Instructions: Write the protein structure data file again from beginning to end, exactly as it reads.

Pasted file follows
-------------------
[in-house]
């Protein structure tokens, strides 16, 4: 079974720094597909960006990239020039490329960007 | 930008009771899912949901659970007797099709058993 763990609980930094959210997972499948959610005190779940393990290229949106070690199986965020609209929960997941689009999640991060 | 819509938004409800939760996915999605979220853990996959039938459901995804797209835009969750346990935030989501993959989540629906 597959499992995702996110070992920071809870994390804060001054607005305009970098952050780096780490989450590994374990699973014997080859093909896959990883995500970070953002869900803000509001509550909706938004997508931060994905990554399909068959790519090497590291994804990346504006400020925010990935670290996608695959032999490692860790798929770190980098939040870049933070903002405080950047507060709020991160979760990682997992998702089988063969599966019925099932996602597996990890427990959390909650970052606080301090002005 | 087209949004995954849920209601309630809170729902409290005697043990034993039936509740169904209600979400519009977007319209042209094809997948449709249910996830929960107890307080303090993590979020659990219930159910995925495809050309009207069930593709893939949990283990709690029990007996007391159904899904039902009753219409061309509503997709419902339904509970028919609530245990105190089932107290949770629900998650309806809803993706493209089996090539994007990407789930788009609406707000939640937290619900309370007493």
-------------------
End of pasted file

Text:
[in-house]
């Protein structure tokens, strides 16, 4: 079974720094597909960006990239020039490329960007 | 930008009771899912949901659970007797099709058993 763990609980930094959210997972499948959610005190779940393990290229949106070690199986965020609209929960997941689009999640991060 | 819509938004409800939760996915999605979220853990996959039938459901995804797209835009969750346990935030989501993959989540629906 597959499992995702996110070992920071809870994390804060001054607005305009970098952050780096780490989450590994374990699973014997080859093909896959990883995500970070953002869900803000509001509550909706938004997508931060994905990554399909068959790519090497590291994804990346504006400020925010990935670290996608695959032999490692860790798929770190980098939040870049933070903002405080950047507060709020991160979760990682997992998702089988063969599966019925099932996602597996990890427990959390909650970052606080301090002005 | 087209949004995954849920209601309630809170729902409290005697043990034993039936509740169904209600979400519009977007319209042209094809997948449709249910996830929960107890307080303090993590979020659990219930159910995925495809050309009207069930593709893939949990283990709690029990007996007391159904899904039902009753219409061309509503997709419902339904509970028919609530245990105190089932107290949770629900998650309806809803993706493209089996090539994007990407789930788009609406707000939640937290619900309370007493």